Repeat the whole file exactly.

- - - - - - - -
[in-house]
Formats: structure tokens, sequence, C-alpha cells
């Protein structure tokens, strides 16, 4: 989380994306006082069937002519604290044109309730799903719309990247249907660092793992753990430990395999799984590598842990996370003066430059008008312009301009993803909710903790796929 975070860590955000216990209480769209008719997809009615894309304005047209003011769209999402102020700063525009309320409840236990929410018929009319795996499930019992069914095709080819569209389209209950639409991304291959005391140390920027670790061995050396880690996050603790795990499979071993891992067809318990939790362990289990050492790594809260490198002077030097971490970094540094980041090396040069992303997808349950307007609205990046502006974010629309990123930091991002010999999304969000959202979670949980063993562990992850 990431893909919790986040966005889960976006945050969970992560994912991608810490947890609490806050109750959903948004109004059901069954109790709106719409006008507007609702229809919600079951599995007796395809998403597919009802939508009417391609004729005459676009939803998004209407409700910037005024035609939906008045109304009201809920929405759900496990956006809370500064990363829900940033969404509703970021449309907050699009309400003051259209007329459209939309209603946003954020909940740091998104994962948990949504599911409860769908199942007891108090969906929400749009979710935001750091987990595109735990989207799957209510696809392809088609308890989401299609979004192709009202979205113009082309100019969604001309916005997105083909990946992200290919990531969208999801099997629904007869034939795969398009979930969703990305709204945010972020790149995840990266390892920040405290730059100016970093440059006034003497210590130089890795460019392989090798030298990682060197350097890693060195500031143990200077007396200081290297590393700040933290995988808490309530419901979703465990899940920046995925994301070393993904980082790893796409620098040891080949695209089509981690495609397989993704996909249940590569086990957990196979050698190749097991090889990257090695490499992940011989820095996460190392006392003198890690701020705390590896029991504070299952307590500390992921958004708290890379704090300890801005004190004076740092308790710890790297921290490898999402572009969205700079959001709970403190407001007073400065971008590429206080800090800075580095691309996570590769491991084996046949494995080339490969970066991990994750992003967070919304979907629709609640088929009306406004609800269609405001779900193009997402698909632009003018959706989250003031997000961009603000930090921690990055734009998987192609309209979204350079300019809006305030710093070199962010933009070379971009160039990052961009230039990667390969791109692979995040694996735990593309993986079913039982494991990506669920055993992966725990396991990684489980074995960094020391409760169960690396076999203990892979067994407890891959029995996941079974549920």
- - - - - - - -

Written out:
[in-house]
Formats: structure tokens, sequence, C-alpha cells
């Protein structure tokens, strides 16, 4: 989380994306006082069937002519604290044109309730799903719309990247249907660092793992753990430990395999799984590598842990996370003066430059008008312009301009993803909710903790796929 975070860590955000216990209480769209008719997809009615894309304005047209003011769209999402102020700063525009309320409840236990929410018929009319795996499930019992069914095709080819569209389209209950639409991304291959005391140390920027670790061995050396880690996050603790795990499979071993891992067809318990939790362990289990050492790594809260490198002077030097971490970094540094980041090396040069992303997808349950307007609205990046502006974010629309990123930091991002010999999304969000959202979670949980063993562990992850 990431893909919790986040966005889960976006945050969970992560994912991608810490947890609490806050109750959903948004109004059901069954109790709106719409006008507007609702229809919600079951599995007796395809998403597919009802939508009417391609004729005459676009939803998004209407409700910037005024035609939906008045109304009201809920929405759900496990956006809370500064990363829900940033969404509703970021449309907050699009309400003051259209007329459209939309209603946003954020909940740091998104994962948990949504599911409860769908199942007891108090969906929400749009979710935001750091987990595109735990989207799957209510696809392809088609308890989401299609979004192709009202979205113009082309100019969604001309916005997105083909990946992200290919990531969208999801099997629904007869034939795969398009979930969703990305709204945010972020790149995840990266390892920040405290730059100016970093440059006034003497210590130089890795460019392989090798030298990682060197350097890693060195500031143990200077007396200081290297590393700040933290995988808490309530419901979703465990899940920046995925994301070393993904980082790893796409620098040891080949695209089509981690495609397989993704996909249940590569086990957990196979050698190749097991090889990257090695490499992940011989820095996460190392006392003198890690701020705390590896029991504070299952307590500390992921958004708290890379704090300890801005004190004076740092308790710890790297921290490898999402572009969205700079959001709970403190407001007073400065971008590429206080800090800075580095691309996570590769491991084996046949494995080339490969970066991990994750992003967070919304979907629709609640088929009306406004609800269609405001779900193009997402698909632009003018959706989250003031997000961009603000930090921690990055734009998987192609309209979204350079300019809006305030710093070199962010933009070379971009160039990052961009230039990667390969791109692979995040694996735990593309993986079913039982494991990506669920055993992966725990396991990684489980074995960094020391409760169960690396076999203990892979067994407890891959029995996941079974549920």